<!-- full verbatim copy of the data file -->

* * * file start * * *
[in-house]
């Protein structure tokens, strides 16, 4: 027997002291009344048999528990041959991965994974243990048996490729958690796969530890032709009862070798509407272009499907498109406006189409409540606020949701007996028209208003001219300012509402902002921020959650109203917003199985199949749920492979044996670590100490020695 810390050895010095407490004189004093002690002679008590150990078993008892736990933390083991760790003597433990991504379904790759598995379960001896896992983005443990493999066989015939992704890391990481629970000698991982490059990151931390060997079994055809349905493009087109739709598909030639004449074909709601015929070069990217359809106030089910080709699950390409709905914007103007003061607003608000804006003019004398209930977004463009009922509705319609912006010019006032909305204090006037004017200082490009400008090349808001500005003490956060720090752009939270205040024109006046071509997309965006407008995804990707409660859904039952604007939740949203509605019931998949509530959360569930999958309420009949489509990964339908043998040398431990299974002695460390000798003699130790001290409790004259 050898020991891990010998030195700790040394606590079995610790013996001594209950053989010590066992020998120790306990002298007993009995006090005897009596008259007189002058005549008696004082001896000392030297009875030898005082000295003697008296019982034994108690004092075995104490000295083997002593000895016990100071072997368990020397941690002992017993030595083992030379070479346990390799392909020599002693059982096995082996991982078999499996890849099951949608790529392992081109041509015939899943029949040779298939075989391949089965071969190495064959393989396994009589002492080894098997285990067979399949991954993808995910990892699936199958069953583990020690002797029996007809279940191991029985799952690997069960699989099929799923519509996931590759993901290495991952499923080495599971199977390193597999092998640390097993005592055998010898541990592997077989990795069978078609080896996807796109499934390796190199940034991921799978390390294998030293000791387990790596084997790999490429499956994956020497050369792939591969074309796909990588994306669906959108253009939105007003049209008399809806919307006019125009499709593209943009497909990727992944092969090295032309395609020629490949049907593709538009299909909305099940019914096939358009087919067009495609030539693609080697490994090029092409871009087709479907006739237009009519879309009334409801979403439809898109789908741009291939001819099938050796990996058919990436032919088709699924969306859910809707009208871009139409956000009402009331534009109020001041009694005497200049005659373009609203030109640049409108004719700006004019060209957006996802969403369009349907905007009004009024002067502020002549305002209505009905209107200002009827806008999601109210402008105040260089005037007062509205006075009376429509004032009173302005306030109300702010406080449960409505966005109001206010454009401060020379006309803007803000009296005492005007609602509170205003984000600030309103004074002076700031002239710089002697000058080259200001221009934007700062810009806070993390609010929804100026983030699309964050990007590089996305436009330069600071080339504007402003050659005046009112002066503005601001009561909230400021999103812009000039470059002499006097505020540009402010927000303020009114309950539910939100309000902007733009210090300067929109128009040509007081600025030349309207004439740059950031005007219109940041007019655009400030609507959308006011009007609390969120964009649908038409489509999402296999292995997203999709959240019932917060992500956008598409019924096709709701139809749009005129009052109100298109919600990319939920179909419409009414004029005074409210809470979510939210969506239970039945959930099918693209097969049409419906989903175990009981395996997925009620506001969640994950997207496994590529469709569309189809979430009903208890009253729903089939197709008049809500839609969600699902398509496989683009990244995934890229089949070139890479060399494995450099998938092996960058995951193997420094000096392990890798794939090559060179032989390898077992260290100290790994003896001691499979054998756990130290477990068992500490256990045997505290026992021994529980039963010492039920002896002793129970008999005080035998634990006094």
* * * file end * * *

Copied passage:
[in-house]
């Protein structure tokens, strides 16, 4: 027997002291009344048999528990041959991965994974243990048996490729958690796969530890032709009862070798509407272009499907498109406006189409409540606020949701007996028209208003001219300012509402902002921020959650109203917003199985199949749920492979044996670590100490020695 810390050895010095407490004189004093002690002679008590150990078993008892736990933390083991760790003597433990991504379904790759598995379960001896896992983005443990493999066989015939992704890391990481629970000698991982490059990151931390060997079994055809349905493009087109739709598909030639004449074909709601015929070069990217359809106030089910080709699950390409709905914007103007003061607003608000804006003019004398209930977004463009009922509705319609912006010019006032909305204090006037004017200082490009400008090349808001500005003490956060720090752009939270205040024109006046071509997309965006407008995804990707409660859904039952604007939740949203509605019931998949509530959360569930999958309420009949489509990964339908043998040398431990299974002695460390000798003699130790001290409790004259 050898020991891990010998030195700790040394606590079995610790013996001594209950053989010590066992020998120790306990002298007993009995006090005897009596008259007189002058005549008696004082001896000392030297009875030898005082000295003697008296019982034994108690004092075995104490000295083997002593000895016990100071072997368990020397941690002992017993030595083992030379070479346990390799392909020599002693059982096995082996991982078999499996890849099951949608790529392992081109041509015939899943029949040779298939075989391949089965071969190495064959393989396994009589002492080894098997285990067979399949991954993808995910990892699936199958069953583990020690002797029996007809279940191991029985799952690997069960699989099929799923519509996931590759993901290495991952499923080495599971199977390193597999092998640390097993005592055998010898541990592997077989990795069978078609080896996807796109499934390796190199940034991921799978390390294998030293000791387990790596084997790999490429499956994956020497050369792939591969074309796909990588994306669906959108253009939105007003049209008399809806919307006019125009499709593209943009497909990727992944092969090295032309395609020629490949049907593709538009299909909305099940019914096939358009087919067009495609030539693609080697490994090029092409871009087709479907006739237009009519879309009334409801979403439809898109789908741009291939001819099938050796990996058919990436032919088709699924969306859910809707009208871009139409956000009402009331534009109020001041009694005497200049005659373009609203030109640049409108004719700006004019060209957006996802969403369009349907905007009004009024002067502020002549305002209505009905209107200002009827806008999601109210402008105040260089005037007062509205006075009376429509004032009173302005306030109300702010406080449960409505966005109001206010454009401060020379006309803007803000009296005492005007609602509170205003984000600030309103004074002076700031002239710089002697000058080259200001221009934007700062810009806070993390609010929804100026983030699309964050990007590089996305436009330069600071080339504007402003050659005046009112002066503005601001009561909230400021999103812009000039470059002499006097505020540009402010927000303020009114309950539910939100309000902007733009210090300067929109128009040509007081600025030349309207004439740059950031005007219109940041007019655009400030609507959308006011009007609390969120964009649908038409489509999402296999292995997203999709959240019932917060992500956008598409019924096709709701139809749009005129009052109100298109919600990319939920179909419409009414004029005074409210809470979510939210969506239970039945959930099918693209097969049409419906989903175990009981395996997925009620506001969640994950997207496994590529469709569309189809979430009903208890009253729903089939197709008049809500839609969600699902398509496989683009990244995934890229089949070139890479060399494995450099998938092996960058995951193997420094000096392990890798794939090559060179032989390898077992260290100290790994003896001691499979054998756990130290477990068992500490256990045997505290026992021994529980039963010492039920002896002793129970008999005080035998634990006094």